Special to The Herald-Mail Proper nutrition is paramount to leading a healthful lifestyle, whether your goal is to lose weight or to provide your body with adequate fuel to run a marathon. Regardless of what you are trying to achieve, you will not reach your goals without a healthful diet.   Carbohydrates are important to fuel the body. If you are trying to lose weight while exercising, do not eliminate carbohydrates from your diet. The more you exercise, the more carbohydrates your body will require.
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LIFESTYLE
Chad Smith | May 8, 2011
There still seems to be a lot of confusion about carbohydrates. What’s good, what’s bad, what do I need, what do I leave alone?  Let me make it simple for you.  Hopefully you know that carbs are not the enemy. You just need to choose the right kinds at the right times in the right amounts specific to your individual needs. My new clients are often surprised at how simple it is: Just eat more natural carbs instead of processed (man-made) carbs. That is, anything picked from the ground or the tree is natural, such as fruits and veggies, potatoes and yams, beans, brown rice, oats, etc. And anything overly processed should be limited or avoided, such as white bread and pasta, chips and crackers, pretzels, etc. But, one of the first questions I always get from new clients goes something like this, “What about the Glycemic Index, why don’t you use it?
NEWS
By LYNN LITTLE | June 18, 2008
Coping with summer's heat should include eating lighter foods that provide energy and nutrition. Some of the popular food choices during summer months are fruits, vegetables, sandwiches and salads. At one time, it was said that warm foods were "stick to your ribs" foods. Warm foods (such as soup) actually help us generate the extra heat we need to keep us warmer in the winter. In the summer, we want to eat lighter foods. We still need calories and, in fact, we might be more active in the summertime than we were in the winter.
NEWS
by Lynn Little | August 10, 2005
Coping with summer's heat should include eating lighter foods that provide energy and nutrition. Popular food choices during summer months include fruits, vegetables, sandwiches and salads. At one time, it was said that warm foods stick to your ribs. Warm foods (such as soup) actually help us generate the extra heat we need to keep us warmer in the winter. But in the summer, we want to eat lighter foods. We still need calories, but we don't need the additional warmth that can come with the calories of heavier foods.
NEWS
by Lynn Little | January 26, 2005
Low- to no-carbohydrate diets have been the craze for a nation obsessed with being thin, yet becoming increasingly obese. With the carb-cutting rage, many people are missing the benefits of eating whole-grain foods. Whole grains are complex carbohydrates that help lower the risk of developing some life-threatening, nutrition-related diseases. They naturally provide the body with essential nutrients that often are lacking in processed-carbohydrate foods. Choosing to go the low- or no-carb route could lead to missing the benefits of whole grains, the other carbohydrates.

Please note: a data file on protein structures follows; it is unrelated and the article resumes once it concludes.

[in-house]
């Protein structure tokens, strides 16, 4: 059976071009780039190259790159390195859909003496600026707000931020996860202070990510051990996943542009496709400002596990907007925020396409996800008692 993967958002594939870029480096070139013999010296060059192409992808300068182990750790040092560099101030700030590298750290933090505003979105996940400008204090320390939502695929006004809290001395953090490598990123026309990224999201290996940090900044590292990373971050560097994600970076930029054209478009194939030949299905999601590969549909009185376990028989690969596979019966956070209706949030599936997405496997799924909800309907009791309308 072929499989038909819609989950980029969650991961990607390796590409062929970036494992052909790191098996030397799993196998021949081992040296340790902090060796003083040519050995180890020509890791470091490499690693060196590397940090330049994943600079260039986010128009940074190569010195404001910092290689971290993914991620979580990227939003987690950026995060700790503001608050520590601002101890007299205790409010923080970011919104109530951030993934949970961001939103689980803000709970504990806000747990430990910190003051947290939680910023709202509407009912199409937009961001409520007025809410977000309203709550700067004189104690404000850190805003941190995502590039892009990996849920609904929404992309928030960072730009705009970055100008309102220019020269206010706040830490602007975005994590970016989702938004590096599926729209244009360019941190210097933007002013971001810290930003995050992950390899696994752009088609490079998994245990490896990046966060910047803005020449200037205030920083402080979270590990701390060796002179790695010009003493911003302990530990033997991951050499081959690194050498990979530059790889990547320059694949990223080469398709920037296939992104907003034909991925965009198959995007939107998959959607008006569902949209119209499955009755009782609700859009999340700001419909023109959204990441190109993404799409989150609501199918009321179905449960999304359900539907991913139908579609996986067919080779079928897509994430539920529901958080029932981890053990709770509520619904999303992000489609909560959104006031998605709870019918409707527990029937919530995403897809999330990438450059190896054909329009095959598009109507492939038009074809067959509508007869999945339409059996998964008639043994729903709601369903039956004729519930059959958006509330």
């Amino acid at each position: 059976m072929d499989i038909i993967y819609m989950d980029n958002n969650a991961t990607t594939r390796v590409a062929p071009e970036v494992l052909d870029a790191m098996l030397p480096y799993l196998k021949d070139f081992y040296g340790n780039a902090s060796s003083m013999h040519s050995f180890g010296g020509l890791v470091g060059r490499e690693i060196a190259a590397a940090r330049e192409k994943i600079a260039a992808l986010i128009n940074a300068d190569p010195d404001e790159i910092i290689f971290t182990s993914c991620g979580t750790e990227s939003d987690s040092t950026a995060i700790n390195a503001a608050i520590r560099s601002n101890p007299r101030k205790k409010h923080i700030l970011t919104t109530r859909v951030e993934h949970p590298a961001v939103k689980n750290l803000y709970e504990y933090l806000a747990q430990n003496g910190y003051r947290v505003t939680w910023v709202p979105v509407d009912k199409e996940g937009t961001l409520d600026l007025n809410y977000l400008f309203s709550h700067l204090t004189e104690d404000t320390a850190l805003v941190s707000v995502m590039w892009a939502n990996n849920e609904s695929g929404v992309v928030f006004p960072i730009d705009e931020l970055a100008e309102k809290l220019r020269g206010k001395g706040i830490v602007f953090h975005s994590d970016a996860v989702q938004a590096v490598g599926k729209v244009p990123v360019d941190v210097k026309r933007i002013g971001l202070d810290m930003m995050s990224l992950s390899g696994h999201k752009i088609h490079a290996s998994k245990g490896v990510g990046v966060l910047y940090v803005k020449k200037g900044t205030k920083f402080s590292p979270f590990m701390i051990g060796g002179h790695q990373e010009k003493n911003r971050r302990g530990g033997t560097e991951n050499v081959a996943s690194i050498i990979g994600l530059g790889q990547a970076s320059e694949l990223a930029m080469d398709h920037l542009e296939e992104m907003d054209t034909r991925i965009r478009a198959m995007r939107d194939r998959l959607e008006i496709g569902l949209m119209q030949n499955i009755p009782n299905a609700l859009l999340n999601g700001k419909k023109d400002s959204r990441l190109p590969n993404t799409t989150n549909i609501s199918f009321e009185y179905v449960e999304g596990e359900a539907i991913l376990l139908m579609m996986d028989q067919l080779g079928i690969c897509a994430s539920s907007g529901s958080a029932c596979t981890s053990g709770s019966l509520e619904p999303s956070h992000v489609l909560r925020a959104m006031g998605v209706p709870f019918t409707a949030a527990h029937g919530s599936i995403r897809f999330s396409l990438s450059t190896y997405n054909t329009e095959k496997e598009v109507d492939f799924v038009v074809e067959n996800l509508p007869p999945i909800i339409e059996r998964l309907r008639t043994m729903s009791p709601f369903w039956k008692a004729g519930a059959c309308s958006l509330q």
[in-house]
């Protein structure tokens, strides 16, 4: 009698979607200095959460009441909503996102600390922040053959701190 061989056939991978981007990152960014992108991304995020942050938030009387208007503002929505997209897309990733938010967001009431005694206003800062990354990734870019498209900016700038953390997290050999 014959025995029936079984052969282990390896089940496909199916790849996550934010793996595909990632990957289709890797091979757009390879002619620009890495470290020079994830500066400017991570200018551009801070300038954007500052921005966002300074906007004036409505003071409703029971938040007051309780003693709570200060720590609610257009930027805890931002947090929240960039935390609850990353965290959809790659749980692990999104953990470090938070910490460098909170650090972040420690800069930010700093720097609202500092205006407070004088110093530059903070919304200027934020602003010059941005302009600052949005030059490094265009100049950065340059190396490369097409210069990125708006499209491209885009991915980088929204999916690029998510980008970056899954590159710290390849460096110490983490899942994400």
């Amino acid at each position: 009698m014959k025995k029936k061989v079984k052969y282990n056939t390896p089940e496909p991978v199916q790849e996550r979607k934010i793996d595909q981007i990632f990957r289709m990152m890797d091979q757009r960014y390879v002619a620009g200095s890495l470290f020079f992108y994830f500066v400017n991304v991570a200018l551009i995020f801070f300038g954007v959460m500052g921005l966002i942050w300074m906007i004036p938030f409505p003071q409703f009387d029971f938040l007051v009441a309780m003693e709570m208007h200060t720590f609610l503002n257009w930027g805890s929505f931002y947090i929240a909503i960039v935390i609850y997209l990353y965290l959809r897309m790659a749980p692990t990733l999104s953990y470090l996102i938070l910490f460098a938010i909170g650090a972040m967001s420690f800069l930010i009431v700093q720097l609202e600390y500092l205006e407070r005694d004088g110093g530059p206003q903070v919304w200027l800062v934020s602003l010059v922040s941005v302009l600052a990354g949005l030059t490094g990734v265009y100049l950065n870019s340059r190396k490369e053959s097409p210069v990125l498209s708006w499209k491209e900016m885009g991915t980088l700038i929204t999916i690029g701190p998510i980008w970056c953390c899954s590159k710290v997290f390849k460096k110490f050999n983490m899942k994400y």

NEWS
by LYNN F. LITTLE | March 17, 2004
Breakfast is the jump-start to the day. Without breakfast, people are like cars running with a low tank of gas. Eating breakfast is just as important for adults and college students as it is for young children. Breakfast is for everybody. It has nothing to do with age. Breakfast provides glucose needed to get the body ready to concentrate and perform at an optimum level. Usually at breakfast we eat something with carbohydrates that gives us immediate refueling for our brain.
NEWS
by LYNN F. LITTLE | December 31, 2003
From ads on the radio, it is obvious that car and truck dealers know that winter is here. Numerous local shops offer deals to winterize your vehicle so you won't be stuck out in the snow and cold. This is an example of how people take better care of their vehicles than of their bodies. Think about fuel for a minute. Smart people do not drive around with empty gas tanks. Yet, people often expect their bodies and brains to run on empty - as they skip meals or eliminate entire food groups on one fad diet or another.
NEWS
by Christine L. Moats | December 8, 2003
Anyone concerned about weight loss has more than likely discussed calories. We talk about calories all of the time, but what they? According to Tim Higgins, clinical manager of nutrition services at Washington County Hospital, a calorie is a measurement of energy in the same way an inch is a measurement of length. A calorie is the amount of energy needed to heat up one gram of water one degree centigrade. Calories are not physical components of food, but are a measure of the potential energy released when food is consumed and broken down during digestion.
NEWS
by Chris Copley | April 16, 2003
chrisc@herald-mail.com Your body is basically a machine, and sugar is its fuel. It works like this: Imagine yourself driving to work. Your car needs gasoline, so you stop at the service station. The pump offers regular gas or high-test racing fuel. You say, "What the heck?" and put some racing fuel in the tank. Power surges into the engine and you roar down the road with a big grin on your face. But five minutes later, your car slows down. You're just puttering along.
NEWS
by LYNN F. LITTLE | February 19, 2003
Sports or energy bars are no longer just for endurance athletes. They're being marketed to soccer moms, busy kids and just about anyone who wants a pick-me-up snack. Are they really the nutritious snack they claim to be or just an expensive version of a Snickers bar? That depends on the one you choose. The original energy bars were chewy, high-carbohydrate bars that tasted bland and left a metallic aftertaste from the added vitamins and minerals. Today, many taste more like candy than nutritional bars.